North Korea Nuclear Test Sets Off Waves of Anxiety

Liesel Burks

As of early Tuesday morning, the North Korean government confirmed that they had successfully conducted a third nuclear test, saying it “used a miniaturized device that had a greater explosive force than previous tests”, as reported by the North’s KCNA official news agency [2]. Pyongyang confirmed the test nearly three hours after unusual seismic activity was detected near the secretive police state’s test site, and the U.S. Geological Survey had detected a 4.9-magnitude tremor at 11:58 a.m. local time in North Korea [1]. This test had followed weeks of serious threats from the North to “build up its nuclear capacity and carry out an all-out action of high intensity” [3]. To build off this anxiety, this technology that was tested could theoretically be paired with a long-range missile that would threaten not only the United States, but also the international community as a whole.

KCNA reported that the test had been conducted in response to “outrageous” U.S. hostility that “violently” undermined the regime’s ability to launch satellites in a peaceful manner as a result of the tighter sanctions that had been placed on Pyongyang’s technological activity. The test was designed “to defend the country’s security and sovereignty in the face of the ferocious hostile act of the U.S” [4]. The site, where tests had previously been conducted in 2006 and 2009, had been emptied days before—a sign that the test was about to be conducted. This test is the first under new North Korean leader Kim Jon Un, and this action reflects his behavior in “sticking closely to his father” through his policies of building up the state’s military deterrent and “shrugging off the resulting international condemnation” [1]. Despite the secretive cloud surrounding the details of North Korea’s nuclear program, this test plays into fears among the United States and its allies that Pyongyang is moving forward in their nuclear proliferation.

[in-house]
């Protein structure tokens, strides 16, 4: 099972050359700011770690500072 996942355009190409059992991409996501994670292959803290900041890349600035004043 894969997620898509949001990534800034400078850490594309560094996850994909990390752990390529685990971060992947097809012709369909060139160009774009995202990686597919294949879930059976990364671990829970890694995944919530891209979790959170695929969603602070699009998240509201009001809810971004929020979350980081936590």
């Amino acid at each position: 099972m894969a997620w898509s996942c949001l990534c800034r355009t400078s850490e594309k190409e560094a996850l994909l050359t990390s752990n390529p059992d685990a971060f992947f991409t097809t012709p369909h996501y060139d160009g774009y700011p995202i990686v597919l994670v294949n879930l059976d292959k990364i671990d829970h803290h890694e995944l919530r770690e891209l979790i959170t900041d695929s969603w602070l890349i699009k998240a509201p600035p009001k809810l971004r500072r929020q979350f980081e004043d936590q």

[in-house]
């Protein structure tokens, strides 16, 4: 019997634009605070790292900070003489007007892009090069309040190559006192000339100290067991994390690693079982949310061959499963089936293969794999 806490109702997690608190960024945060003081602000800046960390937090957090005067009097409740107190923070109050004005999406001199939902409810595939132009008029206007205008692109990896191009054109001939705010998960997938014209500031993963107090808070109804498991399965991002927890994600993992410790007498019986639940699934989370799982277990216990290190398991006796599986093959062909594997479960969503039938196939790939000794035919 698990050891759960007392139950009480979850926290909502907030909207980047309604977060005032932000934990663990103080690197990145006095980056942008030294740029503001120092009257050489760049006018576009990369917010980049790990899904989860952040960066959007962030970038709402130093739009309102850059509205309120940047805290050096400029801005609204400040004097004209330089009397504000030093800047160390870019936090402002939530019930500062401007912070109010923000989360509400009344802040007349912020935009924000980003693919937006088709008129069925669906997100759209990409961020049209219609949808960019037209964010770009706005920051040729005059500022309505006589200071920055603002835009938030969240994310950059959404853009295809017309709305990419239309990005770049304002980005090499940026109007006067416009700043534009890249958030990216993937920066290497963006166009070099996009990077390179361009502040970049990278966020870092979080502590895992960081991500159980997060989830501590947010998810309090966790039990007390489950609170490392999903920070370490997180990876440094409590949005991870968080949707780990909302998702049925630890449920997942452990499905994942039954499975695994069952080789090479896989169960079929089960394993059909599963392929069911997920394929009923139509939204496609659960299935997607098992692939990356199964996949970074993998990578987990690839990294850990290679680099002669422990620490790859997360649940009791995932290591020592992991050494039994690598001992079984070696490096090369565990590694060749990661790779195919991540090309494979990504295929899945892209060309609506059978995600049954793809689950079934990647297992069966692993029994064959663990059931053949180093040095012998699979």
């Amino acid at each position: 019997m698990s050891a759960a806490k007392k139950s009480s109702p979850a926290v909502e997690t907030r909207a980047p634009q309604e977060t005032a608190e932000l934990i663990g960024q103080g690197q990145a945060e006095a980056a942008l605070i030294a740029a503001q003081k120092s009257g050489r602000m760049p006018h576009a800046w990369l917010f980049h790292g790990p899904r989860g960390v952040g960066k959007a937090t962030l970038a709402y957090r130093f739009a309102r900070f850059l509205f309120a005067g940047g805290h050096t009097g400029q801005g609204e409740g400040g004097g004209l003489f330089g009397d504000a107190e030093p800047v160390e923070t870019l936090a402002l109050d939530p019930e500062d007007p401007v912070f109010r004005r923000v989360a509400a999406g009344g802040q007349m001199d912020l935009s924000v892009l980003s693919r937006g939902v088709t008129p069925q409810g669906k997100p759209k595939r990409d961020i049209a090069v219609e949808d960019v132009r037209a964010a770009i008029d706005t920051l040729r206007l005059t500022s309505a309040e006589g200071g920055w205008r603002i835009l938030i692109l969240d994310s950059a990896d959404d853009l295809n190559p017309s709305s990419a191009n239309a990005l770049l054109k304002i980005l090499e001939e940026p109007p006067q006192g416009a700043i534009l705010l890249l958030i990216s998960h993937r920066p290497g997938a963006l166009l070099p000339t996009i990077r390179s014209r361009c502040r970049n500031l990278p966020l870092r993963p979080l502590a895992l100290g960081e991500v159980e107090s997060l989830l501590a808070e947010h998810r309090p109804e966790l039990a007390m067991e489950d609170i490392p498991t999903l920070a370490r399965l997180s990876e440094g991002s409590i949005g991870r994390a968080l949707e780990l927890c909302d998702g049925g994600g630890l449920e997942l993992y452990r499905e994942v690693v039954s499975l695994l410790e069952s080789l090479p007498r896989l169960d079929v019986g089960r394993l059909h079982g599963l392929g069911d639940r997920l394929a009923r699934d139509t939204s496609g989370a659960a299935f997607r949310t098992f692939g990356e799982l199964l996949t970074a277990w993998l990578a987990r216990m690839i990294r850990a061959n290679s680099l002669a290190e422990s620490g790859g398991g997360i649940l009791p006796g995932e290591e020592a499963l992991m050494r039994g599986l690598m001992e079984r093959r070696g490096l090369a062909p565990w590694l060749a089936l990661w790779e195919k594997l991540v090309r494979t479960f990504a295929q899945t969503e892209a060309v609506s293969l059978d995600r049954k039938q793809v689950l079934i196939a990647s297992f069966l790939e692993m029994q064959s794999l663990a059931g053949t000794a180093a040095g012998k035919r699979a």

This test was an explicit defiance of existing U.N. resolutions and therefore drew condemnation from around the world—the United States, Japan, and even China (one of North Korea’s only major allies) being the main voices of opposition. The UN General Secretary, Ban Ki-moon, called the action “deplorable”, blaming Pyongyang’s defiance of international calls and adding that it had been “a clear and grave violation of the relevant UN security council resolutions” [2]. The Chinese foreign ministry released a statement, expressing the government’s “firm opposition” to the test: “It is China’s firm stance to realize non-nuclearization for the Korean peninsula, prevent nuclear proliferation, and maintain peace and stability in northeast Asia” [3].

Of course, in addition to this worldwide condemnation, this test was a stark reminder of the complexities that lie underneath this incredible foreign policy challenge.  U.S. President Barack Obama labeled the test a “highly provocative act” that threatens regional stability and also called for new sanctions. He explained that this danger posed by North Korea’s activities “warrants further swift and credible action by the international community” [4]. The Security Council is planning to meet later Tuesday to discuss its reaction to the test, and although sanctions will be on the short list for appropriate actions, North Korea is one of the most heavily sanctioned states in the international community. Furthermore, an unnamed spokesman for the North Korean Foreign Ministry released in a statement through KCNA: “If the United States continues to come out with hostility and complicates the situation, we will be forced to take stronger, second and third responses in consecutive steps” [1].

With both sides of the conflict threatening stricter responses, this is an international conflict that will not be easily resolved. Unless North Korea breaks its pattern of consistently defying the international rules and sanctions set by the United Nations, the international community will have an uphill battle to face with the future of North Korea.